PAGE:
With the municipal elections scheduled for 3 March, election fever has heightened for some Wageningen UR employees. Five candidates in electable positions tell us why they aspire for a political career on the sideline.
'It isn't the remuneration which has motivated me to participate in the municipal council elections. The salary based on an hourly rate is even more unattractive. I'm doing this mainly from a sense of duty. I want to be involved in the process of planning the local surroundings. To complain about things not functioning well, you mustn't just stand on the sidelines. In addition, society has paid for my studies. I'm hoping to do something in return.
'Time isn't a problem. I've the necessary experience as a VVD commission member; my job as scientist also requires me to be quick in extracting the gist from documents. I was taken aback, though, by the fact that so many hours are spent in the city hall. We get the best ideas by talking to people on the streets, don't we?
'My theme doesn't have any direct link to my job. A council member has to represent a broad range of interests, but I'm going to specifically tackle the security issue. As commission member, I have, for example, looked into whether the response times of the fire engine to the campus were fast enough.
'I think that I have a good chance to be elected to the municipal council. I'm on the fourth position in the list; with four seats, that's certainly attainable.'
Ben Schulte (55), policy staff member for quality assurance and subsidized projects at VHL in Velp, top candidate for the GreenLeft party in Westervoort
'Four years ago, I started out as a political assistant and since December, I am a reserve in the council. We have two seats in the council and an alderman. We hope to retain these after the election. Me as alderman? No, not yet.
'I have been a member of GreenLeft for many years, but was not an active one. I'm doing this now out of a sense of duty, so as to use my abilities in the most suitable way. My know-how in quality control and project evaluation can also be used in the municipality. Is a project concrete and realistic and does it benefit the citizens? Of course, we do want to see our ideals expressed in municipal politics as well.
'Being in the municipal council takes up three or four half days per week. The university of applied sciences is supportive. VHL has granted me special leave, so that I can work a day less every week. The pension premiums for this day are borne jointly, half by VHL and half by me. It's not compulsory for VHL to do this, but the collective labour agreement provides room for it.'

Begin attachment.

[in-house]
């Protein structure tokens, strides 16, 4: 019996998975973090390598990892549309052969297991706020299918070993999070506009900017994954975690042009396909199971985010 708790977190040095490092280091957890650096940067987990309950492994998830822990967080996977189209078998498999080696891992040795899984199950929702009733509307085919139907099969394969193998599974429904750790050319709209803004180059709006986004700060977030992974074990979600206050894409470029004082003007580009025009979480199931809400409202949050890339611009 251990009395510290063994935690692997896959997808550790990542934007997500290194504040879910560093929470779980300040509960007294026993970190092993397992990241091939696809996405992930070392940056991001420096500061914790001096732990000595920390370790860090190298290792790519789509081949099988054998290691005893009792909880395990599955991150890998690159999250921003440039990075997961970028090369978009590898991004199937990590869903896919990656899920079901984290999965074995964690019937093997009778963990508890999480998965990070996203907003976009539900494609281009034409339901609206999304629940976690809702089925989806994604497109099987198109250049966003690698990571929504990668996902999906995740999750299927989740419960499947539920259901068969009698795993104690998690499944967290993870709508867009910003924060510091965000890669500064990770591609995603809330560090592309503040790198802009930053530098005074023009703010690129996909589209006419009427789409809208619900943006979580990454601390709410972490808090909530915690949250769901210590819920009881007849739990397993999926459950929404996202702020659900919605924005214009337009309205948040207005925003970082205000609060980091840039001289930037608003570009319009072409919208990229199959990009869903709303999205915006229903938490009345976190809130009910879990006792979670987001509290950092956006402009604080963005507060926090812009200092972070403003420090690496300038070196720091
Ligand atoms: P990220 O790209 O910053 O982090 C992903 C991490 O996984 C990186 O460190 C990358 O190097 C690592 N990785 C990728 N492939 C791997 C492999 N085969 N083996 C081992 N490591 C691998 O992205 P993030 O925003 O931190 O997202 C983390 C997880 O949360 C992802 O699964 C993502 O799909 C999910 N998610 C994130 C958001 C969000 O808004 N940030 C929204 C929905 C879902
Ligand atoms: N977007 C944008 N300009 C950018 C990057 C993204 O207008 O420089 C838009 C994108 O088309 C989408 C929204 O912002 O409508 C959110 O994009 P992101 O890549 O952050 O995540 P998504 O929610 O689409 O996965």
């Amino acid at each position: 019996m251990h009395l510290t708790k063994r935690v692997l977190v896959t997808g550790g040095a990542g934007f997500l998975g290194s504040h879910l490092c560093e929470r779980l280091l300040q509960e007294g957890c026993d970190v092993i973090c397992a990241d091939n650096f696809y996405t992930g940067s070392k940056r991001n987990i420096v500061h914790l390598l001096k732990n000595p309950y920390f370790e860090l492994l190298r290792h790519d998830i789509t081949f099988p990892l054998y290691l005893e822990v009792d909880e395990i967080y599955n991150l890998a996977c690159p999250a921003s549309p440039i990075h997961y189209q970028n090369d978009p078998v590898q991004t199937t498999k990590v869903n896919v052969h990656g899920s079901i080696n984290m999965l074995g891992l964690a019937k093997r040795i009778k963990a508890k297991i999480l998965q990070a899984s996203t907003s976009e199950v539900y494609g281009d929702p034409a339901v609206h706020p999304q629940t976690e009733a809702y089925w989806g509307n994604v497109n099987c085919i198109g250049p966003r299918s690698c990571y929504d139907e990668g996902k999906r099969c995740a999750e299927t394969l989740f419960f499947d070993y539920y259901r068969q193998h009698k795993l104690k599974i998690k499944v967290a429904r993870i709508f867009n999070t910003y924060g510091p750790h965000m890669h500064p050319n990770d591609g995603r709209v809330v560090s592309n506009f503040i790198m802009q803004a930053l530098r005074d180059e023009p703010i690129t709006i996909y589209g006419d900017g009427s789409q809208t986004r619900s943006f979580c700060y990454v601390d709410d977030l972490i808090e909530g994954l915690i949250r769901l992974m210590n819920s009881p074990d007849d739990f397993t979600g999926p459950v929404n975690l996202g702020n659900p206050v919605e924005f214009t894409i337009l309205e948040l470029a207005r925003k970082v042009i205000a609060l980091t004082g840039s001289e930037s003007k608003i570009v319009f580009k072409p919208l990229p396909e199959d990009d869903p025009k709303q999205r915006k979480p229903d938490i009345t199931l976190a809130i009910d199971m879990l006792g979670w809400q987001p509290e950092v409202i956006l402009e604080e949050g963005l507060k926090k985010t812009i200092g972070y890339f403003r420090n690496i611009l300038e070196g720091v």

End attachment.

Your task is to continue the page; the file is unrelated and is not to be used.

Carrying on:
Rien Bor (59), markets international courses at Corporate Communications, position 2 in the City Party in Wageningen
'The need to do something in return for the society is what I've been told from young, whether as a volunteer in the football club, in the care service, at school or in this case, in the municipal council. Moreover, I really like politics, especially local politics. You check on the management and discuss very concrete issues directly related to the people.'
'The workload in a big faction is manageable. For me, it's an average of two nights a week, in addition to preparation time in the weekend. Besides, you do have to show your face here and there in Wageningen now and then. I manage to combine this with my work which requires me to travel overseas often, since I plan most of these trips myself, so that they hardly clash with council work.'
Bor stands at position 2 on the candidate list of the City Party Wageningen. He entered the municipal council In 1998 under the Labour Party. 'I resigned my membership after the national elections. I got tired of unfulfilled election promises, such as those concerning Oruzgan, the JSF, the research concerning Iraq, the way top salaries are handled and retaining the Exceptional Medical Expenses Act (AWBZ). After I joined the ranks of the City Party, a colleague from the SP also made a U-turn. We are four-strong at this moment, although the City Party had only two seats initially. I'm now counting on three, but hope to get four.'